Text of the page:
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The Health Belief Model. Historical Origins of the Model. Lewin’s Field Theory (1935) Introduced the concept of barriers to and facilitators of behavior change U.S. Public Health Service (1950’s)

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The Health Belief Model

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    1. The Health Belief Model

    2. Historical Origins of the Model • Lewin’s Field Theory (1935) • Introduced the concept of barriers to and facilitators of behavior change • U.S. Public Health Service (1950’s) • Group of social psychologists trying to explain why people did not participate in prevention and screening programs. • Two major influences from learning theory: • Stimulus Response Theory • Cognitive Theory

    3. Stimulus Response Theory • Learning results from events which reduce the psychological drives that cause behavior (reinforcers) • In other words, we learn to enact new behaviors, change existing behaviors, and reduce or eliminate behaviors because of the consequences of our actions. • Reinforcers, punishments, rewards

    4. Cognitive Theory • Emphasize the role of subjective hypotheses and expectations held by the individual. • Beliefs, attitudes, desires, expectations, etc. • Influencing beliefs and expectations about the situation can drive behavior change, rather than trying to influence the behavior directly.

    5. Value-Expectancy Theory • Vroom! • Expectancy: person believes that increased effort leads to improved performance • Instrumentality: person believes that improved performance leads to a certain outcome or reward • Outcomes: person values that reward or outcome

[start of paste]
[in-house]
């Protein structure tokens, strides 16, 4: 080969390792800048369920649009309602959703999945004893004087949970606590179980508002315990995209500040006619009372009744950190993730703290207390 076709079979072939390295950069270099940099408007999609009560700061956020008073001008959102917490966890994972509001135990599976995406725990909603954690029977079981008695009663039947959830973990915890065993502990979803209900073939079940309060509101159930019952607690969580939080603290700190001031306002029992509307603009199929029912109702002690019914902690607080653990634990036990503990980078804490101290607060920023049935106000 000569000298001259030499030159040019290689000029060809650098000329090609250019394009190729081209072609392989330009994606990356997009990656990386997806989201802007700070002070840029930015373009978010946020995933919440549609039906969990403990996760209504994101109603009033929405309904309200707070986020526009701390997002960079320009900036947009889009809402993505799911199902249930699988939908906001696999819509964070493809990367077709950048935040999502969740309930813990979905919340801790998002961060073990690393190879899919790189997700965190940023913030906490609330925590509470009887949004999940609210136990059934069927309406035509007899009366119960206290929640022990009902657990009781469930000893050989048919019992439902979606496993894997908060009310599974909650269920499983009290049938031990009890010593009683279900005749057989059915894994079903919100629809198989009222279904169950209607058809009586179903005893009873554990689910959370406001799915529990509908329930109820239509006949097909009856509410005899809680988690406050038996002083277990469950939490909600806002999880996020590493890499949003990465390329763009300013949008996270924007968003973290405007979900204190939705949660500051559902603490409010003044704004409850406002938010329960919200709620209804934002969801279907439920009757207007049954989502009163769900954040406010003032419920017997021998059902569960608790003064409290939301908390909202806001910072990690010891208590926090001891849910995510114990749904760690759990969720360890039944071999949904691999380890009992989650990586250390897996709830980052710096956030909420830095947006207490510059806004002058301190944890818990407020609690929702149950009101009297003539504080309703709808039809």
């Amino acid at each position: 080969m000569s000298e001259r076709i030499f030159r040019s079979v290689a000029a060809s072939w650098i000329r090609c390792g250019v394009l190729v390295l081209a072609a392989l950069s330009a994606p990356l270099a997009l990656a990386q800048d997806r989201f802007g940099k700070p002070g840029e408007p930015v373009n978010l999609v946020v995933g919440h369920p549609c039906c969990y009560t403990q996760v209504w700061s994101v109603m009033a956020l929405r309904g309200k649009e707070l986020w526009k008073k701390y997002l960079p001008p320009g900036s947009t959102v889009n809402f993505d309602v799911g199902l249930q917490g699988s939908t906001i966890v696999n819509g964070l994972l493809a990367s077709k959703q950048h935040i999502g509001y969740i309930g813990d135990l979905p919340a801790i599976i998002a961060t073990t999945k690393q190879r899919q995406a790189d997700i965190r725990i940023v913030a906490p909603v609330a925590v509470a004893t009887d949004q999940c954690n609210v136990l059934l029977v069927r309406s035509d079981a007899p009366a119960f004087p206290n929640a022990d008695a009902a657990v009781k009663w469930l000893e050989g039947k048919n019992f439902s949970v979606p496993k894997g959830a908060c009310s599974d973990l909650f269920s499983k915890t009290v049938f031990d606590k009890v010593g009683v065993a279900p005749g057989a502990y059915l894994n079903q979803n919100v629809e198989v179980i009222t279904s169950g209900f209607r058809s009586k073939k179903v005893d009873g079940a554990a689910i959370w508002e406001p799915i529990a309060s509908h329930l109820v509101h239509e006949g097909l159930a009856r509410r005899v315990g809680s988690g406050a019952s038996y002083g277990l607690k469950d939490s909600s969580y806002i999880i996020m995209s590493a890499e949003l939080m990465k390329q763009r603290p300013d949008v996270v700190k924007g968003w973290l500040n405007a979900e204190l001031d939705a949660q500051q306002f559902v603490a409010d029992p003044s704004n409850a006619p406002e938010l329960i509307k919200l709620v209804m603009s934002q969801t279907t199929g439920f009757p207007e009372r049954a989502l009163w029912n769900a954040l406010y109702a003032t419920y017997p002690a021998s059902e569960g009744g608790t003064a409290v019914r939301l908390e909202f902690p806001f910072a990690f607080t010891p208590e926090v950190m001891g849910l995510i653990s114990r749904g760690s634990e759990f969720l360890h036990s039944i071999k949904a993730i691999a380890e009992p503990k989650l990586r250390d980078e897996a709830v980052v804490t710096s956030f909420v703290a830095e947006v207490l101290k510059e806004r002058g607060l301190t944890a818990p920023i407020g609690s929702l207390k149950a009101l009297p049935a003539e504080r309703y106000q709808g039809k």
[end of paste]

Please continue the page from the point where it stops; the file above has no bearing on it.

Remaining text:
6. HBM • HBM is a value-expectancy theory • Based on these assumptions: • People desire to avoid illness or get well • People believe that a specific health action that is available to him or her will prevent illness • People believe that they can successfully take a recommended health action • Initial development based on probability-based studies of 1200 adults • People who believed they were susceptible AND believed in the benefits of early detection were much more likely to be screened for TB.

    7. Components of HBM • Perceived Susceptibility: how likely do you think you are to have this health issue? • Perceived Severity: how serious a problem do you believe this health issue is? • Perceived Benefits: how well does the recommended behavior reduce the risk(s) associated with this health issue? • Perceived Barriers: what are the potential negative aspects of doing this recommended behavior?

    8. Additional Components of HBM • Cues to Action: factors which cause you to change, or want to change. (not systematically studied) • Self-Efficacy: one’s “conviction that one can successfully execute the behavior required to produce the outcomes” (Bandura, 1977). • As the health concerns of the nation have shifted to lifestyle-related conditions, self-efficacy has taken on greater importance, both as an independent construct, and as a component of HBM

    9. Individual Perceptions Modifying Factors Likelihood of Action Perceived Benefits minus Perceived Barriers • Demographics • Personality • SES • Knowledge • Perceived Susceptibility • Perceived Severity Perceived threat Likelihood of Behavior change • Cues to Action • Education • Symptoms • Media